i carry your heart with me

I have been living inside my head over the last few weeks. There are things that I find difficult to share and so I keep them to myself. When you aren’t willing to give anything away, you can’t write. What is there to talk about when all you have are secrets? I’m ready to let go of some of them now.

The last time I saw Cindy was when I was hospitalized with pneumonia. She brought me food, chicken biryani and daal. Chocolate suckers shaped like hearts and vulvas. We talked about Dr. Mackay and the documentary of which Cindy was a subject. It was on right to die. The producers wanted to film one of her appointments with the doctor, and we discussed if we thought she would allow it, or if the hospital would allow it. Cindy thought Dr. Mackay seemed uncomfortable with the idea of having the appointment documented.

I didn’t find out if Cindy had that appointment filmed or not. We tried to meet for coffee — the Common was our place — but between her increasing troubles and our respective hospitalizations, plans kept disintegrating. I dropped by ward 17B one day to see her, but she had been discharged an hour earlier.

That’s around the time I started getting the emails. A site was set up where we could leave messages and coordinate help as it was needed. We began receiving updates — Cindy was weak, Cindy wasn’t taking visitors. Cindy was at home and Cindy was comfortable. She had come through the storm yet again and was beginning to feel better. She still wasn’t having visitors, but she appreciated the messages of support.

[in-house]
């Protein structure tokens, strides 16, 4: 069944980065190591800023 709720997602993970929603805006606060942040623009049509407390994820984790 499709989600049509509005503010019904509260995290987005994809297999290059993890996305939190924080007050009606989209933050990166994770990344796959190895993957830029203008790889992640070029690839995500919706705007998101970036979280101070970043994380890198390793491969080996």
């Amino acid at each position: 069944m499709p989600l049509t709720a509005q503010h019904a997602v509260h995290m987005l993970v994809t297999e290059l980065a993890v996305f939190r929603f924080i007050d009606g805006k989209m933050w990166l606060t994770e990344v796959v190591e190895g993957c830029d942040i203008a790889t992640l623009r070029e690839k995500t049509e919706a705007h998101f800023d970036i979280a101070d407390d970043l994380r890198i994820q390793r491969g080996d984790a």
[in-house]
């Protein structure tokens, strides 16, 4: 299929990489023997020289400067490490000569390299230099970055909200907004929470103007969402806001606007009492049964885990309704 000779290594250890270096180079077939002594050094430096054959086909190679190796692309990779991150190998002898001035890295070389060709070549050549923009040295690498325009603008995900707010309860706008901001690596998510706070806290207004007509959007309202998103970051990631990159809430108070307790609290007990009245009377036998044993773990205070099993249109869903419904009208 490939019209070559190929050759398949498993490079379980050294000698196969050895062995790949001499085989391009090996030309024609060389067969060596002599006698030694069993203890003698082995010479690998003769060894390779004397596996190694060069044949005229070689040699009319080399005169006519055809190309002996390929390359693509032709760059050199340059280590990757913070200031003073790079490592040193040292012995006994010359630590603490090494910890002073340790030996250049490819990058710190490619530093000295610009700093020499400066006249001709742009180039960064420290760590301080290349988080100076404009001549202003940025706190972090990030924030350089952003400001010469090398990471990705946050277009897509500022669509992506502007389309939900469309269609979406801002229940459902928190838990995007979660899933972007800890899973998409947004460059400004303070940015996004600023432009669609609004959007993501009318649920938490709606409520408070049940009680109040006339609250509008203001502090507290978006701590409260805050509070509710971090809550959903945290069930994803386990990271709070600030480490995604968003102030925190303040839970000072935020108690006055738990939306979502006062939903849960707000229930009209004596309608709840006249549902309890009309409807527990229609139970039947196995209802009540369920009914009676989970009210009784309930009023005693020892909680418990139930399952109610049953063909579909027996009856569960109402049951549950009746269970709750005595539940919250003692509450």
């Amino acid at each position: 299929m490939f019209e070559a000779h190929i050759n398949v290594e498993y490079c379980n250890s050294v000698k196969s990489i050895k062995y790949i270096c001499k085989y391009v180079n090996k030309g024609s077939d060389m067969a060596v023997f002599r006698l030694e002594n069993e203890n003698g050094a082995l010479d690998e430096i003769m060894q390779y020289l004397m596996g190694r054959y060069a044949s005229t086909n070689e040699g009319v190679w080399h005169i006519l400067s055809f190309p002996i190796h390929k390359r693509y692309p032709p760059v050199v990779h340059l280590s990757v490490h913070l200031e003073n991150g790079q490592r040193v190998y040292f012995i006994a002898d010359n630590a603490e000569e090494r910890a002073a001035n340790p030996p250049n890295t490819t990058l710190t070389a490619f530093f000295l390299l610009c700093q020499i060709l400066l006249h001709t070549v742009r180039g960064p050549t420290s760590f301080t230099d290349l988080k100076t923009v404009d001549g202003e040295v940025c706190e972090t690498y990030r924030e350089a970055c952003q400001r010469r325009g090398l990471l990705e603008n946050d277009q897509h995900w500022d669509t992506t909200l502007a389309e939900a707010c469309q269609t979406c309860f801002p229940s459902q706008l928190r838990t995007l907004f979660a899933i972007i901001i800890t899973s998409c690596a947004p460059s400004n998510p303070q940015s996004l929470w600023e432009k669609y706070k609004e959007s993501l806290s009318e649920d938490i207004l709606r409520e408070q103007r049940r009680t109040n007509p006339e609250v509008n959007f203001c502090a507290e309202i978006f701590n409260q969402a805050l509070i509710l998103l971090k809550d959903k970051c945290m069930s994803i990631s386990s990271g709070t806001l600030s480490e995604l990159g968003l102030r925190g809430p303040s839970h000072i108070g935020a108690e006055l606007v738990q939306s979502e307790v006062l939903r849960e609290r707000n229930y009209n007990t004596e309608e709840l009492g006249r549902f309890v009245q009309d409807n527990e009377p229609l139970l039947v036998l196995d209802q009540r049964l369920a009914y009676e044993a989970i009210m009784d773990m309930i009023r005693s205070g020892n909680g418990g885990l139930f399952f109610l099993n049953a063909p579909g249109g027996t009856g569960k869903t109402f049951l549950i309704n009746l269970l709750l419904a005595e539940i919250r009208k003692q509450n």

I received the phone call on Tuesday night when I was preparing for Write Club. It was time. A matter of hours, they thought. Cindy’s family had been called to come, her partner was already there, she had been by Cindy’s side through all of this. Cindy was still conscious, still able to talk and joke when she was awake, though that wasn’t often. Her friend, the one who called me, reassured me again that she was comfortable. On a morphine drip. No pain. She would call me again when Cindy passed.

I didn’t hear from her. A couple days went by, and I wondered. I called her Thursday evening. She’s still hanging in there, but it won’t be long. She’s stopped eating and drinking. Her blood pressure is so low they sometimes can’t get a reading. Her heart won’t last much longer. She is sleeping most of the time but interacts with us when she’s awake. 

She told me that if I wanted to say something to Cindy, I could write it in an email and she would try to read it for her. I already knew what I wanted to say. It’s strange — the last time I read this poem was for Shea and Paul at their wedding. Such different experiences, yet so similar. These are the times when love is declared fervently, seriously, when it is the only thing of value or importance.

i carry your heart with me (i carry it in                                                                      my heart) i am never without it (anywhere                                                                 i go you go, my dear; and whatever is done                                                                 by only me is your doing, my darling)                                                                                i fear                                                                                                                                   no fate (for you are my fate, my sweet) i want                                                           no world (for beautiful you are my world, my true)                                                              and it’s you are whatever a moon has always meant                                                       and whatever a sun will always sing is you